Leo Fender's goal was to build affordable, workingman's instruments by simplifying designs and streamlining production processes. An interesting consequence of Leo's genius is the mutability of the designs. While Fender parts aren't exactly 100% interchangeable, players have always experimented with them, combining parts and thereby creating new inventions. Sometimes, the right parts come together perfectly. A good Partscaster is something unique that tells its own story.
Leo unveiled both the Duo-Sonic and the Musicmaster in 1956, and both are 3/4-size guitars with stripped-down features intended for beginning players. Interestingly, this Partscaster combines elements of both, and it uses exclusively period-appropriate Fender parts.
It starts with a 1958/1959 Duo-Sonic body and neck that was made around the transition to clay-dot Brazilian Rosewood slab fingerboards. The original nut and original frets still perform beautifully. At some point in the past, the body was refinished to a tasteful Olympic White that has aged and patina-ed into more of a butterscotch color. The bridge and tuning machines look to be original to the Duo-Sonic side of this guitar, but the pickup, pots, tone cap, and wiring are from a 1965 Musicmaster. The pickguard is an anodized aluminum pickguard that looks like it came form a pre-'59 Musicmaster, but this guitar also includes a late-'50s black bakelite Duo-Sonic pickguard.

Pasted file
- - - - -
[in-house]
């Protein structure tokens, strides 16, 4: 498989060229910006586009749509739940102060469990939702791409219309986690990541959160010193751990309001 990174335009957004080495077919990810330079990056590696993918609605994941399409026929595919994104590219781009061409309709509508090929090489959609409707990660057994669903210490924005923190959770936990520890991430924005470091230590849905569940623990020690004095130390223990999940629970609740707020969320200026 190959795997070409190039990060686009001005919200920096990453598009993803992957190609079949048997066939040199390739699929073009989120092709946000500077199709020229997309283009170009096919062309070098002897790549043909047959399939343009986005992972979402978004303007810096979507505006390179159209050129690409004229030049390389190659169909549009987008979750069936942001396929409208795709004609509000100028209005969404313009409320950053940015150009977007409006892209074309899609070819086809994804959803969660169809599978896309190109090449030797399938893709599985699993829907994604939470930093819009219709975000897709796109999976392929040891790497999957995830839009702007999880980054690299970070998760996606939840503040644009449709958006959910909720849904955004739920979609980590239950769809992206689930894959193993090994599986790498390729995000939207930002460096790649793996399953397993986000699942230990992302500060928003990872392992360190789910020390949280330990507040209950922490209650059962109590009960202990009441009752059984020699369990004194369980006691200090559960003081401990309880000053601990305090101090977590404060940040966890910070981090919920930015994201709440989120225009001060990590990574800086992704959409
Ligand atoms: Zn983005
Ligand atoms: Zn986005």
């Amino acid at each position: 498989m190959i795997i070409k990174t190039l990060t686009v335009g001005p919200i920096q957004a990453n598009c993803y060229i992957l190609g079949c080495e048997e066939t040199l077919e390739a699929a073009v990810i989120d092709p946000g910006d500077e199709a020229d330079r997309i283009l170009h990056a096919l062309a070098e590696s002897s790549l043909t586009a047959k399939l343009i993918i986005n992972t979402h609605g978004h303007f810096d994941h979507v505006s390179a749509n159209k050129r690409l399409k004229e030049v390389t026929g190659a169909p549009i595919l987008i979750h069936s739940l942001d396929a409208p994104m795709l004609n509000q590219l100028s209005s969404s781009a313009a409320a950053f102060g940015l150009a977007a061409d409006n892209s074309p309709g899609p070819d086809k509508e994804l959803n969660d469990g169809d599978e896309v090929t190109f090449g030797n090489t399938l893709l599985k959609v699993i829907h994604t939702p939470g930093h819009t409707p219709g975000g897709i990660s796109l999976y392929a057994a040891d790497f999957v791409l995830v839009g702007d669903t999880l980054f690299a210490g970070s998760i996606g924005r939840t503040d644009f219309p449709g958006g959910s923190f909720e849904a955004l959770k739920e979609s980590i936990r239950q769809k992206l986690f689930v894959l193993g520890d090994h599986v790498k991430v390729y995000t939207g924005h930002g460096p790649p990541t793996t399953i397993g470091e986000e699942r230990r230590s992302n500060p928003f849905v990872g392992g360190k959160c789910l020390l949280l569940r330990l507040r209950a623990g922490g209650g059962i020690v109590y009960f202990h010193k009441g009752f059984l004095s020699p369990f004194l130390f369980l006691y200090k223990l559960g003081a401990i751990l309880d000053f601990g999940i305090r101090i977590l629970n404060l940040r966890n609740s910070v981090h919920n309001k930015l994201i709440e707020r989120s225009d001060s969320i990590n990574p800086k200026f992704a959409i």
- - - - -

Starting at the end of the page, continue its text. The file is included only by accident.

This Duo-Sonic/Musicmaster Partscarter is set up nicely, and the 22.5" scale is fast and easy to stretch out across the fingerboard. Vintage short-scale electrics are a lot of fun, and this one has its own unique charm and vibe. It includes a '50s Fender Duo-Sonic case.